By Oliver Goldsmith

© St. John, N.B.: John McMillan, 1834



COME, Muse, and sing how doctors spread their fame,
And well bred ladies gain a deathless name.
From small mistakes what direful troubles flow,
How trifling errors prove the source of woe;
In life’s gay scenes what trivial things impart


A moment’s joy or anguish to the heart.
    Near Sackville’s stream that winding through the plain,
Pours its dark waters to the distant main,
There by a gentle slope a mansion stands,
By woods encompassed, rocks and sterile lands. [Page 73]


By nature barren, though the owner’s toil
With time and culture had improved the soil.
This spacious house contained a lovely pair,
He kind and tender, she divinely fair;
Whose lives in one contented course were passed,


And every hour seemed happier than the last.
Their beauteous children too by numbers proved,
How great the bliss of those who long had loved.
    It chanced the maid fell ill, I can’t say why,
Maidens are mortal, and must therefore die.


But so it was, death stared her in the face,
And Betty fancied hers a dangerous case.
Straight to her mistress, then, in fright she flew,
“Dear ma’am, oh ma’am! what, madam, shall I do?
I’m sick, I’m ill indeed, and full of pain,


It comes and goes, oh, there it comes again;
Oh, send to town, dear mistress, if you please,
I’m sure some physic now would give me ease.”
“Good Betty, do not thus alarm your mind,”
Replied her gentle mistress, “be resigned; [Page 74]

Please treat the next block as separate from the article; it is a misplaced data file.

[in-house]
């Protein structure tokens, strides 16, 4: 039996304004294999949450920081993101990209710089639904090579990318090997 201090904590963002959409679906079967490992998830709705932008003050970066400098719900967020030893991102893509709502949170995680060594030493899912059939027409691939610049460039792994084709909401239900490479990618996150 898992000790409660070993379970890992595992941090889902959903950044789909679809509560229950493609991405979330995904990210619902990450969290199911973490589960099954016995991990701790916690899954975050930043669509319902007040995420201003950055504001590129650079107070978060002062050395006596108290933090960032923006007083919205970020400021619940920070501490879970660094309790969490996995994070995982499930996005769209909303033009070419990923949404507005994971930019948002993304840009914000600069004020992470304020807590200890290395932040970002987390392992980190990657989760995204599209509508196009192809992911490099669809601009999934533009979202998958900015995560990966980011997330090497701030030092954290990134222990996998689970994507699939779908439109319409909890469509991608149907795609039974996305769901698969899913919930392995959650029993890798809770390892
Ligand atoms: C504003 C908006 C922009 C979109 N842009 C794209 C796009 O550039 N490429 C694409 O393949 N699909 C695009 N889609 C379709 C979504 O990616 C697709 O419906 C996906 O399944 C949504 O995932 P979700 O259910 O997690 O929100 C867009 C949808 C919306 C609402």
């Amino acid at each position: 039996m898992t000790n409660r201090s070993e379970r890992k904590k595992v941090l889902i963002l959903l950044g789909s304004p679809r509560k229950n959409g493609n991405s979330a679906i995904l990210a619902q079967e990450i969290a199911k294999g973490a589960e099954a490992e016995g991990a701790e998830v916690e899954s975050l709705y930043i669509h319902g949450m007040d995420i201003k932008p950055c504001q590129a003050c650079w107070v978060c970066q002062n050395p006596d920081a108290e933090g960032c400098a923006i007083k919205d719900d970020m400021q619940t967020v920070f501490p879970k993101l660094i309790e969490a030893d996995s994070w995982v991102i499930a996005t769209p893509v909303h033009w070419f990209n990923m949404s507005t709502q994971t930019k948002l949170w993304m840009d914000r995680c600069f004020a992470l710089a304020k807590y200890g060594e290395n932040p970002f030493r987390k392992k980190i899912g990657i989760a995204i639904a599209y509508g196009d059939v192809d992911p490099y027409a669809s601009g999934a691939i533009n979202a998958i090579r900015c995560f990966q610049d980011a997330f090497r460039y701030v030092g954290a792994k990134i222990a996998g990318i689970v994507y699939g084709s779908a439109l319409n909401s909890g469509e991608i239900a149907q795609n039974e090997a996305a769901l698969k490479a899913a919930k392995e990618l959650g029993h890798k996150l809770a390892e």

It’s some slight cold you’ve caught and nothing more,
A few hours rest will soon your health restore,
Go, get a nice warm drink, and go to sleep,
First bathe your feet, and don’t forget to keep
Yourself well wrapped and covered up with clothes,


You’ll find your head much better for repose.”
The morning came, but still poor Betty grieved,
The night had not her sad complaints relieved.
Again she sought her mistress, and applied
For what the night before had been denied.


“Dear ma’am, the drink in vain has given me rest,
My head is still with dreadful pain oppressed,
Do let our Thomas now to town repair,
He’ll not be long, I’m sure, in going there.”
“No, Betty, no,” the tender fair replied,


“It’s much too early yet you know, beside,
John will be busy, Thomas can’t attend,
I promised that I would the chariot lend. [Page 75]
But Mr. Page repairs to town to-day,
And to the doctor shall your fears convey.”


    At nine o’clock the breakfast cloth was laid,
With coffee, tea, and toast thereon displayed;
And, tete-a-tete, the wife and husband sat,
Talking of balls, and plays, and such chit-chat­.
“My love,” the lady cried, “I’m grieved to say,


Betty, our maid’s, extremely ill to-day.
Last evening, just before we went to bed,
A darting pain attacked her in the head,
I thought ’twas merely cold, but there appear
Some dangerous symptoms which excite my fear.”


“Dear me” rejoined the spouse, “I’m sorry too,
Betty’s a creature faithful, good and true;
Soon as my breakfast’s o’er I’ll go to town,
And there consult the skilful Doctor Brown,
He, I am sure, will soon afford relief,


And far remove the source of Betty’s grief.”
    To town went Page, and with a serious face,
Related to his friend poor Betty’s case: [Page 76]
    “Dear Brown, our maid is very ill indeed,
Pray let some person to our house proceed,